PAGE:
J.B. Spins

Jazz, film, and improvised culture.

Monday, June 22, 2015

A Murder in the Park: How Advocacy Journalism Subverted Justice in Chicago

It was like the Grisham novel John Grisham would never allow himself to write. To undermine the death penalty, a justly convicted death row murderer was wrongfully exonerated. Of course, that meant an innocent man had to be framed to take his place. The result was a stunning two-fold miscarriage of justice laid out step-by-step in Shawn Rech & Brandon Kimber’s rigorous documentary, A Murder in the Park (clip here), which opens this Friday in New York at the IFC Center.

As the film's interview subjects lay out pretty clearly, in 1983 Anthony Porter murdered Jerry Hillard and Marilyn Green in a Chicago park. During the course of a thorough investigation, the police concluded Porter was indeed the killer, but the prosecutor sent them back to further buttress the case. Porter was subsequently charged, convicted, and sentenced to death. However, at the last minute, a Northwestern professor and his investigative journalism class stepped forward with apparently exculpatory information. The media embraced his narrative, building a groundswell to successfully end capital punishment in Illinois.

What David Protess's shady private detective Paul Ciolino did to extort a false confession from their fall-guy, Alstory Simon is beyond shocking and outrageous. It is simply flabbergasting. Of course, Simon’s attorney, Jack Rimland should have objected. He also should have disclosed his close association with Protess and Ciolino. Yet, Simon was not the only victim of Protess and his accomplices. The police officers who had worked the original case faced potential ruin when Porter sued them, along with the city of Chicago.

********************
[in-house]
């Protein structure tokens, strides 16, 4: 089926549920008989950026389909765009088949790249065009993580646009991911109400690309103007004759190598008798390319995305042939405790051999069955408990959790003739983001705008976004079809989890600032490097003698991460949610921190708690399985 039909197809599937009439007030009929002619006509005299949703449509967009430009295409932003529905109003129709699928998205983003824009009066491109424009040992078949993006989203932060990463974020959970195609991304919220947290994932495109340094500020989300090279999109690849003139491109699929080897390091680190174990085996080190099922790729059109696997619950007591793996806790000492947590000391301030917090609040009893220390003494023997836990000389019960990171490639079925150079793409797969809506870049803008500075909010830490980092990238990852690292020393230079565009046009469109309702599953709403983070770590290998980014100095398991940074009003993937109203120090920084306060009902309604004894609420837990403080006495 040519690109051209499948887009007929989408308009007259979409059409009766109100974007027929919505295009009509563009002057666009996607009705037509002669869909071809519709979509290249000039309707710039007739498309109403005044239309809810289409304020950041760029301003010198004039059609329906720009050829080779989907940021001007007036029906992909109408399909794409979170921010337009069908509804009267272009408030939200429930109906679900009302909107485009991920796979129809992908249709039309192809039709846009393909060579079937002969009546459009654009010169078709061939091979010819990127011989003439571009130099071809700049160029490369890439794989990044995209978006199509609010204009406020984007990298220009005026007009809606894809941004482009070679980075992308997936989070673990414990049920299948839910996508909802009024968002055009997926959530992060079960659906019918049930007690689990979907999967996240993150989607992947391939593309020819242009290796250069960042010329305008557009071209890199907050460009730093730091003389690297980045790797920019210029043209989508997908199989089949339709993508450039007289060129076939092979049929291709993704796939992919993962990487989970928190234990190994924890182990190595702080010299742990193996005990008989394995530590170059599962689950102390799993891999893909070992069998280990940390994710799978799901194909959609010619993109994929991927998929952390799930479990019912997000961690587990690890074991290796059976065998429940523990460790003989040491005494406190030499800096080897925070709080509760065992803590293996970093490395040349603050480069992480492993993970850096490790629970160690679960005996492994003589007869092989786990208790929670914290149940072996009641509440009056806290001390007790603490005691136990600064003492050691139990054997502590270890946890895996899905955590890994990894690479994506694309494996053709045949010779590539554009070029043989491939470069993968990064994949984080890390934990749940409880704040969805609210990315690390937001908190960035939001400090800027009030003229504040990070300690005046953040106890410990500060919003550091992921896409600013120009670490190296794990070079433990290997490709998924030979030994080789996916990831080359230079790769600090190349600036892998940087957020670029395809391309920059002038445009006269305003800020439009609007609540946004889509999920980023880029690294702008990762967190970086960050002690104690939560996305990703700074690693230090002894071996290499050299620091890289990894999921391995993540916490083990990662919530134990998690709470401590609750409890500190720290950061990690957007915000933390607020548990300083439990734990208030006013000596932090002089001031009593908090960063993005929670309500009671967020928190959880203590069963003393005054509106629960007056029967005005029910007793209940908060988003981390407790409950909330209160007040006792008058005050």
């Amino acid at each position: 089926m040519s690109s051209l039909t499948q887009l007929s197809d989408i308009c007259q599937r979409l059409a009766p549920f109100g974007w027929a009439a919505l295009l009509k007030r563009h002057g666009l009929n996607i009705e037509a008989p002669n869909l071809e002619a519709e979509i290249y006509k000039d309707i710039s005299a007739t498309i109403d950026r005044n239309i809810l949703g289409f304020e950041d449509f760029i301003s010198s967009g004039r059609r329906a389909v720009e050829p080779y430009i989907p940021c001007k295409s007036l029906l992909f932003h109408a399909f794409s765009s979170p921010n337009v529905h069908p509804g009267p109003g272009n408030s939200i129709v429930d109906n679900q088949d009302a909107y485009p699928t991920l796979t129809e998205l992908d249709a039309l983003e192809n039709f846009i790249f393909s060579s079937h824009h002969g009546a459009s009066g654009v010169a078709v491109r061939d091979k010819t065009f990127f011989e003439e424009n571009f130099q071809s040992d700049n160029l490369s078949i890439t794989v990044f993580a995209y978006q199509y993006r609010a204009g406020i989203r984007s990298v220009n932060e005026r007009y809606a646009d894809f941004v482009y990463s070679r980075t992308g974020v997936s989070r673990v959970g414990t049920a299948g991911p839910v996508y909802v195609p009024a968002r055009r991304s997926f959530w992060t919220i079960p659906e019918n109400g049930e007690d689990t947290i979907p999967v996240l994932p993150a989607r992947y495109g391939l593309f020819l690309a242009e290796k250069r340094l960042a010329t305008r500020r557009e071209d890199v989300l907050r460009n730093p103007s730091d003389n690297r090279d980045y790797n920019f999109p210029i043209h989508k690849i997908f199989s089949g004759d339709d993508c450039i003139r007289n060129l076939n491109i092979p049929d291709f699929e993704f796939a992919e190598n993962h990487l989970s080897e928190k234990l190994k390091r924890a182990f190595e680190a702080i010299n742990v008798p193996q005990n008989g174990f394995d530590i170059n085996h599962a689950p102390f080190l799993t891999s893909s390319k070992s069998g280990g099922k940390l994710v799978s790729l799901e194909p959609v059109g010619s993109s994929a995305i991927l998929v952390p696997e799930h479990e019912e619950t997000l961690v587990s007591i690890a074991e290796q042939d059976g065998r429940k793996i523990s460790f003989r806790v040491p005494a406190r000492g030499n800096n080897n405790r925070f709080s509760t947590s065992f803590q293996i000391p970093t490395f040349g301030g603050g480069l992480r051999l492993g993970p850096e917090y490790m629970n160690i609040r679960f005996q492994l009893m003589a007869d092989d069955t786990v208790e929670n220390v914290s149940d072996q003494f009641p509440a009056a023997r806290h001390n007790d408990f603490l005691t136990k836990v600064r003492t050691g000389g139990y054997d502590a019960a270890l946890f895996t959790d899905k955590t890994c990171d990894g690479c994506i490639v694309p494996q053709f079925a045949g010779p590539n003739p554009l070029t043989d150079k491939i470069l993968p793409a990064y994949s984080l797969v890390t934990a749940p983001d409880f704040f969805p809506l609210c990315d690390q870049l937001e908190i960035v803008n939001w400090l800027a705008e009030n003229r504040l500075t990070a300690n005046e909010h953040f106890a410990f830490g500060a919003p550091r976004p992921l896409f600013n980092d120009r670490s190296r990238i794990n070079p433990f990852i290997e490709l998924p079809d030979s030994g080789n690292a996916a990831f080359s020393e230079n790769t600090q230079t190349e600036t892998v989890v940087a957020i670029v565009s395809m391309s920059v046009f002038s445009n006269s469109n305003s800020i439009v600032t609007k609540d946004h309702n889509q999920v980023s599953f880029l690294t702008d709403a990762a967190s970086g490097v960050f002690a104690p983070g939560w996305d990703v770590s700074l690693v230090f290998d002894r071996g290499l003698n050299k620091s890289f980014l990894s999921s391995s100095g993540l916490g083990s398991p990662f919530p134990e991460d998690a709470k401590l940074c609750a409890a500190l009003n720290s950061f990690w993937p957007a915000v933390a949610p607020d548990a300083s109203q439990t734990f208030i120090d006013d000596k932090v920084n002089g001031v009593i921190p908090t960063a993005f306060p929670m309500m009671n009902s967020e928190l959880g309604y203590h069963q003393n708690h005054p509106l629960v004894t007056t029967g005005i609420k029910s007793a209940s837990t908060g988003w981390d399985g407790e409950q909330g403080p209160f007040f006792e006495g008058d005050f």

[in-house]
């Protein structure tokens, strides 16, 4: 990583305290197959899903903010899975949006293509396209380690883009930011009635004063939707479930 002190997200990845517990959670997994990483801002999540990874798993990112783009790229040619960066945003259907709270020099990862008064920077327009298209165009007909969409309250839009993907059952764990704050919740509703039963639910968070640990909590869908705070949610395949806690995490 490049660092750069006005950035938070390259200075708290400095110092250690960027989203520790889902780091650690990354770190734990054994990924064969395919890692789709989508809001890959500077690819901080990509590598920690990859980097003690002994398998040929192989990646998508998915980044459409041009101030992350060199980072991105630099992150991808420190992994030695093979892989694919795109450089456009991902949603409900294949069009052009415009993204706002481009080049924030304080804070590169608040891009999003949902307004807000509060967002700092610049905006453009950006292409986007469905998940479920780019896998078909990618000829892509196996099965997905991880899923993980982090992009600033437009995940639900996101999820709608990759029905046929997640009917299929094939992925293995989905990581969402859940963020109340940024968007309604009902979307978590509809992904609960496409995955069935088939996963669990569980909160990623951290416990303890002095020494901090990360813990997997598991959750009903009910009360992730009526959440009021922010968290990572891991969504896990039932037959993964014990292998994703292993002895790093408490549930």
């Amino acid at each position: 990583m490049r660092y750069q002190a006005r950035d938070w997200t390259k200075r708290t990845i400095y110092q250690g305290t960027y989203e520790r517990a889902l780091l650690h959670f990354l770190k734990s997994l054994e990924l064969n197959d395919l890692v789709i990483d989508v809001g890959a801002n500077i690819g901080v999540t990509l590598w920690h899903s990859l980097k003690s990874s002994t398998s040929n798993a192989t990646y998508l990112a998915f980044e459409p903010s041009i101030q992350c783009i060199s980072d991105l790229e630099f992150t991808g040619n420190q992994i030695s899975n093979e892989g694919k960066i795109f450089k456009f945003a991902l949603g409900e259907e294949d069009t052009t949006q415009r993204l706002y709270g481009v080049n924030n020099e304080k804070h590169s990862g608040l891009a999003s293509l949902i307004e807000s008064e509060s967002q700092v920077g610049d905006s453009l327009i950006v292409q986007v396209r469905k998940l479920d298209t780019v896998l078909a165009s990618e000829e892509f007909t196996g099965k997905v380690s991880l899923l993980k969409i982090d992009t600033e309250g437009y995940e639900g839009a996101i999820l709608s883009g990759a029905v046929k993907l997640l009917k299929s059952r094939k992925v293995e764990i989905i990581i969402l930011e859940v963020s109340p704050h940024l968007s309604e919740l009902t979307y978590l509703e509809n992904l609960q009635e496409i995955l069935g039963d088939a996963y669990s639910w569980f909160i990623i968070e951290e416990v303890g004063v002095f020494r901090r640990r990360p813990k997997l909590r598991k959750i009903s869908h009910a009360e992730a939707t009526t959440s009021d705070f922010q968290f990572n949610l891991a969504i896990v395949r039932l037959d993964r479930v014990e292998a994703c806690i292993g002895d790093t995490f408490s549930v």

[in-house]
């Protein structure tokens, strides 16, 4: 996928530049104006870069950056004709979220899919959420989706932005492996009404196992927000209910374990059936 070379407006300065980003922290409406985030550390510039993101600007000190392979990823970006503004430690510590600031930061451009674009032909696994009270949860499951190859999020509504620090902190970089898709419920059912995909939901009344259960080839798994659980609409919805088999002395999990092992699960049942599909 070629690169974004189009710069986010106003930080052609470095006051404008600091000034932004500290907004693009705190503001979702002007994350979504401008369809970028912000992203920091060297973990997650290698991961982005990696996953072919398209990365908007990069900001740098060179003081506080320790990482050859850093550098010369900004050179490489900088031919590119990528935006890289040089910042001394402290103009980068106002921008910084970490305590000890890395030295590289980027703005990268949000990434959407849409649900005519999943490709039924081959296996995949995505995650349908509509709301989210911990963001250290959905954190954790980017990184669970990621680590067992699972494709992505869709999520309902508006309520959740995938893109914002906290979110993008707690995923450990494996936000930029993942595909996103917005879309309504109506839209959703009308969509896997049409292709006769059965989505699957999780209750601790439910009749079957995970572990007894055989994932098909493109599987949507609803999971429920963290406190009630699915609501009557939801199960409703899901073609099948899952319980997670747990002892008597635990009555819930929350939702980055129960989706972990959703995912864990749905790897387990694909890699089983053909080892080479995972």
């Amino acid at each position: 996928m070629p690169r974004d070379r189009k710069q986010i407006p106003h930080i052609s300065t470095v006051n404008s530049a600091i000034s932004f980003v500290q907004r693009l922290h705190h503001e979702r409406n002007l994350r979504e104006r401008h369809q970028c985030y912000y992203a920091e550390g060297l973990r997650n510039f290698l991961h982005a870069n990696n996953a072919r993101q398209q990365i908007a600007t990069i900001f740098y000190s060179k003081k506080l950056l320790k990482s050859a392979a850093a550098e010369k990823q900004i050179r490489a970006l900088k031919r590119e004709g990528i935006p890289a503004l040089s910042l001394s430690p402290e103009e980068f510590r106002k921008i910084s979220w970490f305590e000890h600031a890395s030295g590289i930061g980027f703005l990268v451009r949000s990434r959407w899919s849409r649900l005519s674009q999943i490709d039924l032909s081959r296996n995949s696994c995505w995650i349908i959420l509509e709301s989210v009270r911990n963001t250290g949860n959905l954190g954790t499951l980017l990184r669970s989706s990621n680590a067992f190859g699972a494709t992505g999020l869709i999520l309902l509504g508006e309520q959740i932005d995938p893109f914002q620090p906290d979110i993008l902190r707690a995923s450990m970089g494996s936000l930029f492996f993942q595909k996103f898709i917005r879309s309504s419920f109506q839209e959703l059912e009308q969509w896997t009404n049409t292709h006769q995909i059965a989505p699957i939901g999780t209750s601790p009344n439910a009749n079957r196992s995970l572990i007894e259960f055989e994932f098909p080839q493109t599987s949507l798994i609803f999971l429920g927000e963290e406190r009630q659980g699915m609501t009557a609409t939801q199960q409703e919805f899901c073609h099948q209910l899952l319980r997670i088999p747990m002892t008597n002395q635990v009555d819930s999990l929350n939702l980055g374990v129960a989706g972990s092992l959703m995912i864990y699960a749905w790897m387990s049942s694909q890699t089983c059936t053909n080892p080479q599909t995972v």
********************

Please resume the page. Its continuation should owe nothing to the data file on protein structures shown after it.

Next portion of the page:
As longtime veterans of true crime television, Rech and Kimber know what a proper investigation should look like. They reconstruct the events in the Porter-Simon affair with all the thoroughness and deliberation lacking from the version of events prepared by Protess and his students.  Point by point, they show how Team Protess ignored key witnesses, browbeat others into minor concessions, and used fraudulent evidence and physical intimidation against Simon while he was under the influence of narcotics.

This is a damning film, but it should not be the end of the story. Usually, when cops are caught planting evidence, all their past cases are re-examined. Surely, the same standard should apply to Protess and his “exoneration mafia,” including Shawn Armbrust, who is currently executive director of the Mid-Atlantic Innocence Project. Every case she ever argued should be closely scrutinized anew, based on what we know of the conduct of the Protess team.

There is plenty of blame to go around in this sad story, starting with a gullible media that Protess played like a virtuoso. In contrast, Rech and Kimber, along with William Crawford, whose book served as a blueprint for the film, deserve enormous credit for asking the tough questions and doing the follow-up work.

It is worth noting many of the controversial participants in the intertwined cases declined invitations to appear in the film, so viewers should judge their absence in that light. Some documentary purists might also object to the frequent use of dramatic recreations, but they are helpful establishing contested spatial relationships on that fateful night. The result is a staggering and infuriating expose of advocacy run amok. Very highly recommended, A Murder in the Park opens this Friday (6/26) in New York, at the IFC Center.

Labels: , , ,